Thoughts on becoming a technical marketerThe merging of technology and marketing has led to a new breed of marketer- the technical marketer.

The good old days

Remember when there was an IT department full of nerdy guys with neck beards who were responsible for all the techy stuff in the company? Remember when there was a marketing department full of well-dressed graduates who were responsible for all of the sales stuff in the company? And remember a time when never the twain did meet?

No, me neither. But I do remember what it was like starting out as a computer-science graduate. We were the smart ones who made things run. We were the doers, and we had little interest in glossy brand awareness and consumer sentiment.

If I were to channel my marketing peers of the time, I might guess they considered themselves the creative ones – who made things run. They were the high-level thinkers, and they had little interest in our Java code or Unix shell scripts.

It’s safe to say that those days are over, and thankfully, those attitudes dying off.

The great convergence

In 2012, Gartner analyst Laura McLellan predicted that by 2017, CMOs will spend more on IT than CIOs.

Today, marketing and technology are increasingly tied together. Consequently, marketers and technologists are starting to work together. They’re even beginning to understand each other – that marketing is meaningless without the foundations built by technologists and that technology tools are worthless without the direction marketers provide.

Blurred lines

In fact, the most interesting facet of this convergence is that marketers are becoming technologists, and technologists are becoming marketers (though still sometimes kicking and screaming!).

What does this mean?
Silly new titles of course (Growth Hacker… really? Analytics Ninja … please). But it also means that modern marketers are a new breed, and the successful ones are the individuals who embrace technology and understand how and when to use it to complement their core marketing abilities.

Tools of the trade

So let’s look at some of the technology areas at which the marketer of yesteryear may have turned up their noses. These are concepts that the modern marketer should consider as integral to their skill set as anything with the word “brand” it in.


Technical marketers know that marketing has no real value if you can’t measure it in some way. As such, all marketing initiatives need to be tracked, and more importantly, the powers that be need to understand and act upon the results. With this, it’s a given that:

• All email campaigns need to report on opens, clicks and unsubscribes.
• All websites need to report on page views, bounces and time on page.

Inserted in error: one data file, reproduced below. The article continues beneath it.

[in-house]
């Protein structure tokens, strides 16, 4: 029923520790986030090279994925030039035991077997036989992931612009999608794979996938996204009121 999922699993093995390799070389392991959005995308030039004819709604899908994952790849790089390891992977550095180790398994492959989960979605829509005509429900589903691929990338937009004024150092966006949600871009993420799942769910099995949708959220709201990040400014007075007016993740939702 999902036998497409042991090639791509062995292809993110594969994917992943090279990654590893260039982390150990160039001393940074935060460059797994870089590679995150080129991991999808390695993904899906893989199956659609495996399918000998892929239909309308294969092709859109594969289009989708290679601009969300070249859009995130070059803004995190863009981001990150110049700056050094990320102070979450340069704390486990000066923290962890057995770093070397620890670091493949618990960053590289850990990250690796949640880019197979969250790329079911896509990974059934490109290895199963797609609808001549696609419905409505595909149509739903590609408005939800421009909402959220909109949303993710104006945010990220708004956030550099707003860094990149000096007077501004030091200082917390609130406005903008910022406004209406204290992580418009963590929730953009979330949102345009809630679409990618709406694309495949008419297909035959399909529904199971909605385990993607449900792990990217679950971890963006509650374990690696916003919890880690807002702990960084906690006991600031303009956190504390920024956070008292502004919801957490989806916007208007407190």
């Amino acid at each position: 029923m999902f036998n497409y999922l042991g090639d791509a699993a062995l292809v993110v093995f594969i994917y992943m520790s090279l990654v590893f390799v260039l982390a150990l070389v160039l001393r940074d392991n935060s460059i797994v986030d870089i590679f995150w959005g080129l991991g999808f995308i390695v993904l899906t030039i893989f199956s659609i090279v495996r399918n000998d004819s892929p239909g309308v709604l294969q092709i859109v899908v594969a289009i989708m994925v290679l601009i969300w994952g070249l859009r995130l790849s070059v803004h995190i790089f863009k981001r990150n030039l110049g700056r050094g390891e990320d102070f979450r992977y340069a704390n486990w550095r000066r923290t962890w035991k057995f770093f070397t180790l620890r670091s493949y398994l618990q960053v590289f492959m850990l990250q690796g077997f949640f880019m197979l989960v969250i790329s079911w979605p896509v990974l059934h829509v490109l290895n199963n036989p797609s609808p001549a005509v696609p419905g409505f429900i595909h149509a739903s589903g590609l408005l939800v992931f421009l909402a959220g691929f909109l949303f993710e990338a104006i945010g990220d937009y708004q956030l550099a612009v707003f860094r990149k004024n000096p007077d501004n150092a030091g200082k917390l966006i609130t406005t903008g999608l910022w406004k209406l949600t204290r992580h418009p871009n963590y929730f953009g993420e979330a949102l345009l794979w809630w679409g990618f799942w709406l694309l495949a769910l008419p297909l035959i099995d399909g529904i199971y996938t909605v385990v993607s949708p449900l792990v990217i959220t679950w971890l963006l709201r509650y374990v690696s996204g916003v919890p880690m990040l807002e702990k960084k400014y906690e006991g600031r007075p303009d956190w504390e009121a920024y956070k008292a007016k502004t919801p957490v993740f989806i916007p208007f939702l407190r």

• All ad campaigns need to report on impressions, clickthrough rates and conversions.

Technical marketers understand and expect these analytics and, if they’re good at their jobs, are ready to act on the results.


Technical marketers share a trait with their programmer comrades – they’re inherently lazy. They have no interest in carrying out repetitive tasks over and over again. They understand that marketing automation beats manual processing every day of the week for tasks such as:

• Emailing consumers who have recently bought their products, asking them to fill in a product review.
• Sending a thank-you tweet to all Twitter users who have retweeted their content each day.
• Sending a discount coupon to potentials buyers who have abandoned their online shopping cart.

Technical marketers embrace ‘set and forget’, knowing their time is better spent on strategic work.


Technical marketers understand that their target audience is not a single group with a single set of interests and needs. Rather, they are talking to a group of individuals, all of whom require personalised treatment. And the more data marketers can collect, the more effectively they can seek out small groups and interact with them through highly targeted messaging, such as:

• Using purchase-history data to identify the most valuable customers and providing them with further purchasing incentives.
• Using social media data to identify people who are promoting the company and providing them with recognition.
• Using behavioural data to find unengaged subscribers and attempting to win their interest back with specially targeted content.

Technical marketers understand that pinpointing their segments in this way is the best way to attract and maintain an engaged audience.

That’s just a small sample of the technologies in the technical marketer’s world. Beyond these concepts, the brave ones are also rolling up their sleeves and getting intimate with JavaScript, HTML 5 and SQL.

As someone from the other side of the fence, I’m watching this metamorphosis with great interest – and a tinge of sadness. As a techie, my feeling of superiority becomes less founded every day. My only recourse? Start reading up on brand awareness and consumer sentiment.